Seafood is one of my favourite foods to eat. It’s light, tasty and doesn’t leave you feeling bloated and heavy like the land meats. Prawns are a particular favourite – once they’re shelled, you’ve got a firm, almost crispy, sweet, juicy piece of seafood that is so very, very satisfying. Deep fried crunchy mini school prawns in their shells are another favourite of mine – you just eat them, head, shell, body and tail. Crunch, texture and full of marvelous prawnie flavour, most of which you’ll find in the prawn head.
Money wasn’t plentiful when we were growing up, so prawns were only for special occasions like birthdays, Chinese New Year or when guests came over. Mum would stir fry the prawns in their shells with some shallots, onion, red capsicum and oyster sauce. As soon as she put the plate on the table, my older sister A, younger brother W and I would go into a feeding frenzy, shelling and eating as many and as fast as we could. W would sometimes shell and stockpile a whole lot of prawns in his bowl until we protested that he wasn’t playing fair. We’d make him eat his stockpile before he was allowed to shell some more.
My parents would eat 1 prawn each and then suck on the prawn heads that we generously gave to them. The prawn heads are the best, they’ve got the most flavour they would say whenever we wrinkled up our faces at their preferred delicacy.
Years later, we could eat prawns whenever we wanted, for no occasion at all. And that was when I noticed my parents eating the prawn bodies and tossing the prawn heads away… and that was when I realized that when prawn money was scarce, they were just saving the prawns for us.
This dish is one of my parent’s favourite dishes – no prawn heads in sight, just in flavour!
Coriander Prawns With Glass Noodles
- 500g king prawns, peeled – make sure you keep the prawn heads in a small pot and discard the shells. You’ll need the prawn heads to make the prawn stock.
- 1 teaspoon black peppercorns
- 8 cloves garlic, roughly chopped
- 3 tablespoons coriander stems and roots, roughly chopped
- 1/2 teaspoon salt
- 3 tablespoons vegetable oil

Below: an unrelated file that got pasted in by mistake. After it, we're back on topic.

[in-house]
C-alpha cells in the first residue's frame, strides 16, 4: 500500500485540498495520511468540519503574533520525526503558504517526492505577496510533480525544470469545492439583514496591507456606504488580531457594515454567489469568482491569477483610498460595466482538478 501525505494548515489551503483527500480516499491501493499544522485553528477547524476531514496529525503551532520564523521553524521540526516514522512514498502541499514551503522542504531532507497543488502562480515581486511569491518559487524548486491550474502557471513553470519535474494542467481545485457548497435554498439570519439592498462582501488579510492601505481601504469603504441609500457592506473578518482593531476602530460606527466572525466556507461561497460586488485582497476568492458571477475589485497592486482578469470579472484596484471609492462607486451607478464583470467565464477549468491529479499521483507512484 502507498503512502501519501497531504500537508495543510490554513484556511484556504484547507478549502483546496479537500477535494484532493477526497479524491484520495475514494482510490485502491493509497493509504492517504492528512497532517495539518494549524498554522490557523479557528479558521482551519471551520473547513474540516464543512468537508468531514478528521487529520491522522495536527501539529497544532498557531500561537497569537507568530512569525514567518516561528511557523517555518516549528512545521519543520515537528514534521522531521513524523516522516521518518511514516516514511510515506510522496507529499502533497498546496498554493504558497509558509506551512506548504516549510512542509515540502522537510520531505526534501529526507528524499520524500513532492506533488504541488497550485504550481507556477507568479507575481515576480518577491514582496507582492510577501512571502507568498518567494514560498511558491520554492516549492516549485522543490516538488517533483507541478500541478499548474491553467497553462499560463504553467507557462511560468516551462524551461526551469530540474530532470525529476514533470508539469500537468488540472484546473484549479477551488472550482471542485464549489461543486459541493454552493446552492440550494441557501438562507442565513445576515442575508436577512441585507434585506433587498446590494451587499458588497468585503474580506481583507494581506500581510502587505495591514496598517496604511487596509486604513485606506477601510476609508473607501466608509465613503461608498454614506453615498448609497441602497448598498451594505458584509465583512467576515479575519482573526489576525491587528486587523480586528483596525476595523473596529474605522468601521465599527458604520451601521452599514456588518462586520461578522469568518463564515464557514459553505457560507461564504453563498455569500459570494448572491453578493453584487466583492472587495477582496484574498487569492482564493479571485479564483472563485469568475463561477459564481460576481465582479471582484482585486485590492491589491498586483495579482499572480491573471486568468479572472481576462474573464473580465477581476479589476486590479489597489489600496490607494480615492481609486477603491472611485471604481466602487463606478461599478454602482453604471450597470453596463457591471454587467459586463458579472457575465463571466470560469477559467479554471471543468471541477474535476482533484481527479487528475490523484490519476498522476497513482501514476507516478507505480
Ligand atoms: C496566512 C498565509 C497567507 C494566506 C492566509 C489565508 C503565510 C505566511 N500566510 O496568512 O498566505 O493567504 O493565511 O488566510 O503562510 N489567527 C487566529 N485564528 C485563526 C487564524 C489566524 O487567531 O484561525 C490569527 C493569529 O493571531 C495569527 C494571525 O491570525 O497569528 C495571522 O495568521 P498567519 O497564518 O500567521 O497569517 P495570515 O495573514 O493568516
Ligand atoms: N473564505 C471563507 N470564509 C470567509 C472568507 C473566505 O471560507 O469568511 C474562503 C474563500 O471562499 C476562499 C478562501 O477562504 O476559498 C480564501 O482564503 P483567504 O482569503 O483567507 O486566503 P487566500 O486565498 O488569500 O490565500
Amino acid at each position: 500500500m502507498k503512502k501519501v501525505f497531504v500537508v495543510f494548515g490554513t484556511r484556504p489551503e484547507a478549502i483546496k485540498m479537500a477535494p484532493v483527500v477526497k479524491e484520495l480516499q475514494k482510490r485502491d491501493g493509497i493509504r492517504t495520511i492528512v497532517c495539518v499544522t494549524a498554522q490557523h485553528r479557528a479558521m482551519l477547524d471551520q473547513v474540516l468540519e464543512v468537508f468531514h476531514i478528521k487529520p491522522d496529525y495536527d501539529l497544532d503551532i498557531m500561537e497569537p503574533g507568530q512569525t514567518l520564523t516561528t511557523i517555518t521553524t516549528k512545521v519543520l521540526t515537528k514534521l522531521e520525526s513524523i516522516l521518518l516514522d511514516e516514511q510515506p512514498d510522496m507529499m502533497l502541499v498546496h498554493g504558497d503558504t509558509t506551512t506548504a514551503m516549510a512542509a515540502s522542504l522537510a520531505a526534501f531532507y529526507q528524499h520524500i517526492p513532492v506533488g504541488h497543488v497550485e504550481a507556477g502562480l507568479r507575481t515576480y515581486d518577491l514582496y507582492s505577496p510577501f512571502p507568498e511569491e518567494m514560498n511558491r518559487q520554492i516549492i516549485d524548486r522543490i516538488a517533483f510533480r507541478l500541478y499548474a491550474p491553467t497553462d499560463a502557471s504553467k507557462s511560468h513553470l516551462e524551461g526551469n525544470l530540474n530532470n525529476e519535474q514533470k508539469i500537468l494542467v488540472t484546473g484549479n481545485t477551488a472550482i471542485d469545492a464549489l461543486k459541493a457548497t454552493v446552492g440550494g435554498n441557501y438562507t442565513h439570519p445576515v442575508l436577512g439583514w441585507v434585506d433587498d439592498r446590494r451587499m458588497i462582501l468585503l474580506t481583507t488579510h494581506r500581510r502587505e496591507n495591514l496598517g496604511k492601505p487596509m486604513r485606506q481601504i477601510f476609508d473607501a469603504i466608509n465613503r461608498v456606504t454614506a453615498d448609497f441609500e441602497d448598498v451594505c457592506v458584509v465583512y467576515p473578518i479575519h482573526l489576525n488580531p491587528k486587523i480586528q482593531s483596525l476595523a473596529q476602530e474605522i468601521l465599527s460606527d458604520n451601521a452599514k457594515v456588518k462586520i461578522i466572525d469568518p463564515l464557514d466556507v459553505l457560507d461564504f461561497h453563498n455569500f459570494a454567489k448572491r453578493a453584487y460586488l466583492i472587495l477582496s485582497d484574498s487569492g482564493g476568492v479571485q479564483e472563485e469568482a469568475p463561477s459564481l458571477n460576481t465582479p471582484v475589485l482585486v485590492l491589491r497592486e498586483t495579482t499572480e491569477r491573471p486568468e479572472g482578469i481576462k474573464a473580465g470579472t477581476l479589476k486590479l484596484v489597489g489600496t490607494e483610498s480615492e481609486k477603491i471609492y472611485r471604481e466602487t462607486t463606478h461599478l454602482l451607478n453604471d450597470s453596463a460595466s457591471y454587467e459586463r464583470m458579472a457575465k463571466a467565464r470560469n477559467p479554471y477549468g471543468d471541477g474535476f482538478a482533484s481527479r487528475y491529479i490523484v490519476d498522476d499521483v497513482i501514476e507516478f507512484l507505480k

- 1 tablespoon oyster sauce
- 1 tablespoon light soy sauce
- 1 tablespoon dark soy sauce
- 1 tablespoon dry sherry
- 1 teaspoon sesame oil
- 1 teaspoon sugar
- 1 teaspoon ginger, grated
- 3 spring onions (white and green sections), chopped into 2 cm lengths
- 250g bean thread/mung bean noodles, soaked in hot water for 20 mins and drained
- 250g broccoli chopped into florets
- Coriander leaves to garnish
- In a mortar, pound the black peppercorns until crushed.
- Add garlic, coriander roots or stems and salt, and pound to form a paste.
- Add 1 tablespoon of the oil to the paste and mix well.
- Add the paste to the peeled prawns, toss to coat and set aside for 10 minutes.
- Add 2 cups water to the prawn heads and bring to a boil. Simmer for 5 mins to make prawn stock.
- In a separate bowl, mix the sauce ingredients together and set aside.
Putting everything together:
- Preheat a 2 L clay pot or cast iron pot over medium heat.
- When the pot is hot, add the remaining 2 tablespoons oil and the prawns, a few at a time, and brown without stirring.
- Turn the prawn over and brown the other side. Don’t cook the prawns through.
- Transfer them to a bowl and brown the rest of the prawns.
- Increase the heat to high and add the ginger, green onions, prawn stock and sauce.
- Bring to a bowl, add the noodles and stir to mix.
- Scatter the broccoli and prawns on top.
- Cover, reduce the heat to medium and gently boil, stirring once or twice – this should take about 10 minutes.
- Remove from heat and garnish with coriander.
- If you don’t like the idea of cooking prawn heads, just add chicken stock or water.
- Traditionally, this dish is served straight from the clay pot.
- The glass noodles are crucial to this dish, it absorbs the sauce fantastically but won’t go soggy or gluggy like rice noodles.
- If you’re using a clay pot, make sure you soak it in water the night before, otherwise it may crack when you put heat to it.
- I’ve adapted this recipe from ‘Savouring Southeast Asia’ by Joyce Jue (The Five Mile Press)